An urban excess in mortality from lung cancer has previously been observed in England and Wales. This paper investigates whether a proportion of this excess may be associated with previous levels of population exposure to Black Smoke pollution. Using a geographical study design, a positive association was found between lung cancer SMRs for the period 1989 to 1993 and estimates of Black Smoke concentrations during the early 1970’s. This association remained after adjustment for population characteristics. We conclude a small but statistically significant proportion of unexplained patterns of lung cancer deaths may be associated with previous population exposure to airborne particulate pollutants.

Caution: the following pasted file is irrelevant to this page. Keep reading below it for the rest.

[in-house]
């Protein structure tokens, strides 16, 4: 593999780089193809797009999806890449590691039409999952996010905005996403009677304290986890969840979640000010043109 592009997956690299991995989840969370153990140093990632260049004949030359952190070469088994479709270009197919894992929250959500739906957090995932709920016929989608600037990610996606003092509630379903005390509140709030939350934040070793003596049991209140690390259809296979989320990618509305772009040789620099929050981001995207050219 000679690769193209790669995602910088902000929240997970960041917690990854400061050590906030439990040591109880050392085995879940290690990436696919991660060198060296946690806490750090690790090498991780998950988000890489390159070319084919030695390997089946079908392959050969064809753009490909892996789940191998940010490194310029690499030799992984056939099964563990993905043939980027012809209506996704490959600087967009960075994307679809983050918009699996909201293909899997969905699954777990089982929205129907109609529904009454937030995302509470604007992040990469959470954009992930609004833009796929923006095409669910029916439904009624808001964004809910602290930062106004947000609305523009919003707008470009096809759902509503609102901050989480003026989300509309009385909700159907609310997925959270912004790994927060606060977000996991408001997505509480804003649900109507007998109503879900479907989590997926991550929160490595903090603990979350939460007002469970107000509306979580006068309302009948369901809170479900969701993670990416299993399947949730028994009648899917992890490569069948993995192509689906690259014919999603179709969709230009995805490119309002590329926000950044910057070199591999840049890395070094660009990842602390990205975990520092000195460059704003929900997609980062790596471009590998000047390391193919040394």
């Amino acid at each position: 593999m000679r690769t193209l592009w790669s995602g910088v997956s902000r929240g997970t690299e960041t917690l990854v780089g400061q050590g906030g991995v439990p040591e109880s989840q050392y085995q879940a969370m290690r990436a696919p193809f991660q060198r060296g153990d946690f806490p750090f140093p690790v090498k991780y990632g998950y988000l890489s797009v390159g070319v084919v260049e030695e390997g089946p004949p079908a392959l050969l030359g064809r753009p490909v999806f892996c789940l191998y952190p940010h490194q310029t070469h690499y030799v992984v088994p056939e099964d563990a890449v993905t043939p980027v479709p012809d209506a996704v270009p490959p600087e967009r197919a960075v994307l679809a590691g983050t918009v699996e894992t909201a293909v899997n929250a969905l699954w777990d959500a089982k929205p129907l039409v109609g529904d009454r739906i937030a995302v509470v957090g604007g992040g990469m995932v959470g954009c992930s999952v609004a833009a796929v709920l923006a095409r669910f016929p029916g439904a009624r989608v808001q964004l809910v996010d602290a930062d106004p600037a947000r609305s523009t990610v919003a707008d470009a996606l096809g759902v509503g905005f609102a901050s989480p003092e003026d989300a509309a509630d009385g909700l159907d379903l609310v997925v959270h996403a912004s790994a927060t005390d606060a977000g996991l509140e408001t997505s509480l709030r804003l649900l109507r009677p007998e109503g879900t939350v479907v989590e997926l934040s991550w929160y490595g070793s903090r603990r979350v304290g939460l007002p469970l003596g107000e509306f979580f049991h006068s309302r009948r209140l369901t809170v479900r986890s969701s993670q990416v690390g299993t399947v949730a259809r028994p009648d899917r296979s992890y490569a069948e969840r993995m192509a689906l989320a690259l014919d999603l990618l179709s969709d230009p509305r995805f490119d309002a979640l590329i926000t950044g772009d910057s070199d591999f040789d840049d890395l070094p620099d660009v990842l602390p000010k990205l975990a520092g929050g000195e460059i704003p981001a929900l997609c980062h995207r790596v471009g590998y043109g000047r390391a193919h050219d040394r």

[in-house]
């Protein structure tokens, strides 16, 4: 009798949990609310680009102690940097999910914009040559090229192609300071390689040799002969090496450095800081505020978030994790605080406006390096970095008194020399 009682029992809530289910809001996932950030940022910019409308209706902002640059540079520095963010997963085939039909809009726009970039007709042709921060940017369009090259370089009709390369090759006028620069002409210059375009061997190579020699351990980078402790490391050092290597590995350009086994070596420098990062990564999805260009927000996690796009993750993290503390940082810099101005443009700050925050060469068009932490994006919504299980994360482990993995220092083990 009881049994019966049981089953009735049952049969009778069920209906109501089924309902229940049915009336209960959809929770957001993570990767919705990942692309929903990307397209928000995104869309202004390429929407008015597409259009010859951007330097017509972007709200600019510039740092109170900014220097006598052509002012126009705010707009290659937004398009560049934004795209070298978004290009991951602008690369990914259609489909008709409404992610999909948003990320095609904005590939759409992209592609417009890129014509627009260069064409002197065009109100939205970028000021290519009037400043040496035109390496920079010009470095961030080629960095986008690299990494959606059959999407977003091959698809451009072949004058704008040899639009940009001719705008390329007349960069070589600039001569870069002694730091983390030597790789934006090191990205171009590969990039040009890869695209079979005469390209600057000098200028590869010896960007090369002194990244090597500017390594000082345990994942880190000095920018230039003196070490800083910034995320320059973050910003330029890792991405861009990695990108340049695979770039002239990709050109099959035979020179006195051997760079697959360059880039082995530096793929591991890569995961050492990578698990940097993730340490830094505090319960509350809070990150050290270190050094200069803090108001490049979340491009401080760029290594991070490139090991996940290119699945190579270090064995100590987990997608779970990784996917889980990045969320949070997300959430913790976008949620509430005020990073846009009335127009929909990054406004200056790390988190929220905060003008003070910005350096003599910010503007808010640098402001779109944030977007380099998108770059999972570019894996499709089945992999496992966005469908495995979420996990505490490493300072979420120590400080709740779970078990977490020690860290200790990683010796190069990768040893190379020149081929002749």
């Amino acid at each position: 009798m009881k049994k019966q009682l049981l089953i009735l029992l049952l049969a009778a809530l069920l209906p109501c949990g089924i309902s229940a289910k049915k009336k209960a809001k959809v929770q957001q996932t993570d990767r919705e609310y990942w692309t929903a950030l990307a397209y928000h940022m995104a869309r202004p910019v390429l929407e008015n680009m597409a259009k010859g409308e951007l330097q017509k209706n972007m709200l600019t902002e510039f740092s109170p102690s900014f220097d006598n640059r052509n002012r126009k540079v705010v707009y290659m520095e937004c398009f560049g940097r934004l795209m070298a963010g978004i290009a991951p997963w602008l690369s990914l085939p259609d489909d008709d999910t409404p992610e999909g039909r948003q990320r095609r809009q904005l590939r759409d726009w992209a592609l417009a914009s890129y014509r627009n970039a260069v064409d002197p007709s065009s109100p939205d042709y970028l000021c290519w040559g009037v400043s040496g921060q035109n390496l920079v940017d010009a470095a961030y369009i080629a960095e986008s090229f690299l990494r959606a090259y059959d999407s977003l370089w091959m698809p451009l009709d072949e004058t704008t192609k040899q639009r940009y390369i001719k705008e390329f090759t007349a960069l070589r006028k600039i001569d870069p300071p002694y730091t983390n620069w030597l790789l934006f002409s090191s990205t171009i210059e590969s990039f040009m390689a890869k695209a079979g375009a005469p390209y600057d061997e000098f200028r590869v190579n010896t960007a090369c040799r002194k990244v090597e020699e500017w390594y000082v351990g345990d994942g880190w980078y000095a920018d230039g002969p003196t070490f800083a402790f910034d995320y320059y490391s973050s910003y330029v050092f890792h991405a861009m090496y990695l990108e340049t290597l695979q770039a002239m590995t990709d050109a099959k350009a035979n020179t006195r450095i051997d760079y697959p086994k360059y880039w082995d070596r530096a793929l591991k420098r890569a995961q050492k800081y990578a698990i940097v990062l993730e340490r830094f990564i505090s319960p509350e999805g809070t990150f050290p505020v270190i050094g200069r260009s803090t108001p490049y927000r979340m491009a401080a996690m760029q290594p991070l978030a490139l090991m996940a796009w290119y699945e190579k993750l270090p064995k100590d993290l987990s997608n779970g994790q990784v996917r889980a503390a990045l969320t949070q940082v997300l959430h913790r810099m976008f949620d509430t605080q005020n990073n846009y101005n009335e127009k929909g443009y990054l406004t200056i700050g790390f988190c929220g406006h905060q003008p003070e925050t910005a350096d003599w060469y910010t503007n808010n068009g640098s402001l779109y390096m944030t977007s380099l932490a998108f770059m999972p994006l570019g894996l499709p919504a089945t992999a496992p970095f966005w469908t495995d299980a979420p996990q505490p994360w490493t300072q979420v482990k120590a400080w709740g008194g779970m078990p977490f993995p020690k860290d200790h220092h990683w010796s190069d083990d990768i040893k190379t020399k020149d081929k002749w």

|Number of pages||13|
|Journal||Cancer Research Journal|
|Publication status||Published - 2009|